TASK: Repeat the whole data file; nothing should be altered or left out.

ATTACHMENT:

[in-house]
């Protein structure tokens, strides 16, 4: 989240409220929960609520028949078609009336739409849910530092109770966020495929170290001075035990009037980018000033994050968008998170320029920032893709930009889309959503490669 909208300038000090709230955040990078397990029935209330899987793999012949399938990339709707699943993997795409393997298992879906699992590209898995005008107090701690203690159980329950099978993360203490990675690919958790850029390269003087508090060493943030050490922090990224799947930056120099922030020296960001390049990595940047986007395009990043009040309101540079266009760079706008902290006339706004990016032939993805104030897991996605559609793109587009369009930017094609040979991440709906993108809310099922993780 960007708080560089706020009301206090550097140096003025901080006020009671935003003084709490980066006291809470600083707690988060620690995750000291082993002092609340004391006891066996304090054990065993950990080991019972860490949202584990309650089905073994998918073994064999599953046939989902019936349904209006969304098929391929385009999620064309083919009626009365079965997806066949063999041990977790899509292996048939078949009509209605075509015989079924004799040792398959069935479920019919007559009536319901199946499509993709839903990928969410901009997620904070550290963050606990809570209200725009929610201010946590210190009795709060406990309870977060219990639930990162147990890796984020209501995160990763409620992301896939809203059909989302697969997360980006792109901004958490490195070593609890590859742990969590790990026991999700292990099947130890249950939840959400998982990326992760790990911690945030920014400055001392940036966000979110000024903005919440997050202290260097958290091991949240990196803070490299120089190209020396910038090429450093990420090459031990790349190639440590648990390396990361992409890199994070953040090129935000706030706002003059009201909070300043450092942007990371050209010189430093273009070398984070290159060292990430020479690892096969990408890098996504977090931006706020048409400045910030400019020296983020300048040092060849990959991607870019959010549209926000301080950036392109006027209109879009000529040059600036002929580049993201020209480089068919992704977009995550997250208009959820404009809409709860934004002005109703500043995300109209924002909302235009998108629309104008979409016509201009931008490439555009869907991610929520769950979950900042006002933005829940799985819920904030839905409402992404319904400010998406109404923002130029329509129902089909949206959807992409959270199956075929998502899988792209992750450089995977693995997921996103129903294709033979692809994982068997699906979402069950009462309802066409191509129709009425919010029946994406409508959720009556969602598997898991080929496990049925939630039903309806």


[in-house]
């Protein structure tokens, strides 16, 4: 989240409220929960609520028949078609009336739409849910530092109770966020495929170290001075035990009037980018000033994050968008998170320029920032893709930009889309959503490669 909208300038000090709230955040990078397990029935209330899987793999012949399938990339709707699943993997795409393997298992879906699992590209898995005008107090701690203690159980329950099978993360203490990675690919958790850029390269003087508090060493943030050490922090990224799947930056120099922030020296960001390049990595940047986007395009990043009040309101540079266009760079706008902290006339706004990016032939993805104030897991996605559609793109587009369009930017094609040979991440709906993108809310099922993780 960007708080560089706020009301206090550097140096003025901080006020009671935003003084709490980066006291809470600083707690988060620690995750000291082993002092609340004391006891066996304090054990065993950990080991019972860490949202584990309650089905073994998918073994064999599953046939989902019936349904209006969304098929391929385009999620064309083919009626009365079965997806066949063999041990977790899509292996048939078949009509209605075509015989079924004799040792398959069935479920019919007559009536319901199946499509993709839903990928969410901009997620904070550290963050606990809570209200725009929610201010946590210190009795709060406990309870977060219990639930990162147990890796984020209501995160990763409620992301896939809203059909989302697969997360980006792109901004958490490195070593609890590859742990969590790990026991999700292990099947130890249950939840959400998982990326992760790990911690945030920014400055001392940036966000979110000024903005919440997050202290260097958290091991949240990196803070490299120089190209020396910038090429450093990420090459031990790349190639440590648990390396990361992409890199994070953040090129935000706030706002003059009201909070300043450092942007990371050209010189430093273009070398984070290159060292990430020479690892096969990408890098996504977090931006706020048409400045910030400019020296983020300048040092060849990959991607870019959010549209926000301080950036392109006027209109879009000529040059600036002929580049993201020209480089068919992704977009995550997250208009959820404009809409709860934004002005109703500043995300109209924002909302235009998108629309104008979409016509201009931008490439555009869907991610929520769950979950900042006002933005829940799985819920904030839905409402992404319904400010998406109404923002130029329509129902089909949206959807992409959270199956075929998502899988792209992750450089995977693995997921996103129903294709033979692809994982068997699906979402069950009462309802066409191509129709009425919010029946994406409508959720009556969602598997898991080929496990049925939630039903309806």